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Suboxone

Last reviewed on RxList: 2/12/2018
Suboxone Patient Information Including Side Effects

What are the possible side effects of buprenorphine and naloxone (Suboxone)?

Get emergency medical help if you have any of these signs of an allergic reaction: hives; difficult breathing; swelling of your face, lips, tongue, or throat.

Like other narcotic medicines, buprenorphine can slow your breathing. Death may occur if breathing becomes too weak.

Call your doctor at once or seek emergency medical attention if you have:

  • extreme drowsiness;
  • loss of coordination, weakness or limp feeling;
  • blurred vision, slurred speech, thinking problems;
  • weak or shallow breathing;
  • nausea, upper stomach pain, itching, loss of appetite, dark urine, clay-colored stools, jaundice (yellowing of the skin or eyes);
  • pounding heartbeats or fluttering in your chest; or
  • withdrawal symptoms--diarrhea, vomiting, shaking or shivering, runny nose, watery eyes, muscle pain, and feeling very hot or cold.

Common side effects may include:

  • headache, mild dizziness;
  • numbness or tingling;
  • drowsiness, or sleep problems (insomnia);
  • stomach pain, vomiting, constipation;
  • redness, pain, or numbness in your mouth;
  • feeling drunk; or
  • trouble concentrating.

This is not a complete list of side effects and others may occur. Call your doctor for medical advice about side effects. You may report side effects to FDA at 1-800-FDA-1088.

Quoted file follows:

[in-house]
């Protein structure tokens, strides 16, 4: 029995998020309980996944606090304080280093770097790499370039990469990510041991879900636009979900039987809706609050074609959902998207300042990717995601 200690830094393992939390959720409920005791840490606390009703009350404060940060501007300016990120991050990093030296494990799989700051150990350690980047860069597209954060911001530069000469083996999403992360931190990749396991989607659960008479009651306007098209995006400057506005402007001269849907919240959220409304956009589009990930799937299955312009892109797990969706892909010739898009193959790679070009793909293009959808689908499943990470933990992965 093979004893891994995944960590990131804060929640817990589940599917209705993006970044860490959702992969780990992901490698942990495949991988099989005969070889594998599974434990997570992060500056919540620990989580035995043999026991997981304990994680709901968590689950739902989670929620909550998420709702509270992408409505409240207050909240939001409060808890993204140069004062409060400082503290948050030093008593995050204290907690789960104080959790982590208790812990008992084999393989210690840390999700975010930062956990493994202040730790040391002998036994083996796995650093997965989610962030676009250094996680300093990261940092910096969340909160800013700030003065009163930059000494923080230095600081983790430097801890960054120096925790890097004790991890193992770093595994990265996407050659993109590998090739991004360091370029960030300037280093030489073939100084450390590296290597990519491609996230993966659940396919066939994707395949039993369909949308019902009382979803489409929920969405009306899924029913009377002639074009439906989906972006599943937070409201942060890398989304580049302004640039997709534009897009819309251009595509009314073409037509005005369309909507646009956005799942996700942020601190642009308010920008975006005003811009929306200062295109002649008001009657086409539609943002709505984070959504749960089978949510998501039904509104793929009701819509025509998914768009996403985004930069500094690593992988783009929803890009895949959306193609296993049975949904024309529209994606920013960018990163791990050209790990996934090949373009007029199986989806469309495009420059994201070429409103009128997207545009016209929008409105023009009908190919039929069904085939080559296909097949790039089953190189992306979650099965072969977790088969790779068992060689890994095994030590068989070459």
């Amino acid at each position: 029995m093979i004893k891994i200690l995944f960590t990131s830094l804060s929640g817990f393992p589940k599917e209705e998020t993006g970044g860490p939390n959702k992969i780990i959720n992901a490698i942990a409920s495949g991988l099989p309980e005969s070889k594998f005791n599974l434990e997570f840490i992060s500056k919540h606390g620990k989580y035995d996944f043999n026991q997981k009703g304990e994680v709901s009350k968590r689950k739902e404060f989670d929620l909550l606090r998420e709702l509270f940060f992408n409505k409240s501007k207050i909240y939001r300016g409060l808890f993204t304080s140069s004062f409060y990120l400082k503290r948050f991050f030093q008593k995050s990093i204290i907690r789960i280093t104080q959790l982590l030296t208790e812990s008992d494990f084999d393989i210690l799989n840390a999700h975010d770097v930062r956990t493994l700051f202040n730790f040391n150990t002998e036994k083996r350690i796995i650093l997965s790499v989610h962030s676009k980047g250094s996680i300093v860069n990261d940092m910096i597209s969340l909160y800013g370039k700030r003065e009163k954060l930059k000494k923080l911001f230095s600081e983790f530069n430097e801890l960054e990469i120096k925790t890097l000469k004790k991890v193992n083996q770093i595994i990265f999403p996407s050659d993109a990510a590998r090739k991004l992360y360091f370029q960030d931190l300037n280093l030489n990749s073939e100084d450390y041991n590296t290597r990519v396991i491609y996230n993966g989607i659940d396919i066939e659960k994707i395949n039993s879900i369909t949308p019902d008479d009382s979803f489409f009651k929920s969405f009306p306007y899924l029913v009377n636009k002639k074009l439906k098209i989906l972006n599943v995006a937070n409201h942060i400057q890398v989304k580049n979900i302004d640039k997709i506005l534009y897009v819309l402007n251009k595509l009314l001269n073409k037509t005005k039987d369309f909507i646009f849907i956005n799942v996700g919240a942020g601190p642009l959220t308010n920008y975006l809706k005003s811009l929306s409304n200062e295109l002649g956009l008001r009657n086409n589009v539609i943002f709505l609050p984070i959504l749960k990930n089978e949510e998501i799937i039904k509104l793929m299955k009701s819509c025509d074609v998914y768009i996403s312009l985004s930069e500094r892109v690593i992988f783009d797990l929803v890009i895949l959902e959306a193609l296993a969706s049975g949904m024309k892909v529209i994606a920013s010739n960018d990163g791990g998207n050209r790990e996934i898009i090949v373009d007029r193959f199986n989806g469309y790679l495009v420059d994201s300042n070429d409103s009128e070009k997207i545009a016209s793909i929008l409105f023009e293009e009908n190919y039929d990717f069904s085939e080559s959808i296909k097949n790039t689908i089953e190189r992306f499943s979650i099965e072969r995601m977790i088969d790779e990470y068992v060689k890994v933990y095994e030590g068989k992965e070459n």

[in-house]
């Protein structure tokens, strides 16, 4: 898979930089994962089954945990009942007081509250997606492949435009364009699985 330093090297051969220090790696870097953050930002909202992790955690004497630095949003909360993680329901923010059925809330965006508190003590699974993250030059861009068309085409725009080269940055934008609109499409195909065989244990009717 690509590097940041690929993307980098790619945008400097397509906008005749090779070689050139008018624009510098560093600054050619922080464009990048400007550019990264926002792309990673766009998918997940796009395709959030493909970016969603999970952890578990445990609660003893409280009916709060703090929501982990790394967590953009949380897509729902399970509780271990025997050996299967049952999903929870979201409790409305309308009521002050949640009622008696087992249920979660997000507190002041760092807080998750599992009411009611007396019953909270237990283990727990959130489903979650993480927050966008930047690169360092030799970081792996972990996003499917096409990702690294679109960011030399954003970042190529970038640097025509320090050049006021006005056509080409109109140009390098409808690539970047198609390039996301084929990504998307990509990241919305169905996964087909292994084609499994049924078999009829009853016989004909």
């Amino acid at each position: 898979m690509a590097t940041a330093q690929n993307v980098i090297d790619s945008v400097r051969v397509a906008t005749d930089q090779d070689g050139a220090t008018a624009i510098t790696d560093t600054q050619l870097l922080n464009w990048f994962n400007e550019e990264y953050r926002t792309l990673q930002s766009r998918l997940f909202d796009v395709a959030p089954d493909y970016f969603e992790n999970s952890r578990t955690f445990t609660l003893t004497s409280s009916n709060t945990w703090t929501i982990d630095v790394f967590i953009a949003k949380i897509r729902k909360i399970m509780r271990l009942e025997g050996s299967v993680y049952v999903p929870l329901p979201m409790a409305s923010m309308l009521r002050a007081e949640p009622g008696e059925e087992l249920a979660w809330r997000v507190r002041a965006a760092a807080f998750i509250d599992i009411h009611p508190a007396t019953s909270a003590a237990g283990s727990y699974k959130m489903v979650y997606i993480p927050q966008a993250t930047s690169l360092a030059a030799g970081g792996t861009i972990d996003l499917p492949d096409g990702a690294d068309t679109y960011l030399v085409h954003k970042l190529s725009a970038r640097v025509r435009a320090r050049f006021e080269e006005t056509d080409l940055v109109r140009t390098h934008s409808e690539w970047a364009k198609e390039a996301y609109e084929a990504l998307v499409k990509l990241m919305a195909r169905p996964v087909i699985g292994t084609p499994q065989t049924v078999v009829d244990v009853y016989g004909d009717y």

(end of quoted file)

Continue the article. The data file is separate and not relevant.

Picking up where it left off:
What is the most important information I should know about buprenorphine and naloxone (Suboxone)?

Using this medicine improperly will increase your risk of serious side effects or death. Even if you have used other narcotic medications, you may still have serious side effects from buprenorphine and naloxone. Follow all dosing instructions carefully.

You should not use this medication if you are allergic to buprenorphine or naloxone (Narcan).

Never share buprenorphine and naloxone with another person, especially someone with a history of drug abuse or addiction. Keep the medication in a place where others cannot get to it.

Do not drink alcohol. Dangerous side effects or death can occur when alcohol is combined with buprenorphine and naloxone. Check your food and medicine labels to be sure these products do not contain alcohol.

You should not breast-feed while using this medicine.

Do not give buprenorphine and naloxone to anyone under 18 years old without medical advice. The use of this medicine by a child can result in death. Seek emergency medical attention if a child has accidentally swallowed the medication.

This medication may impair your thinking or reactions. Avoid driving or operating machinery until you know how buprenorphine and naloxone will affect you.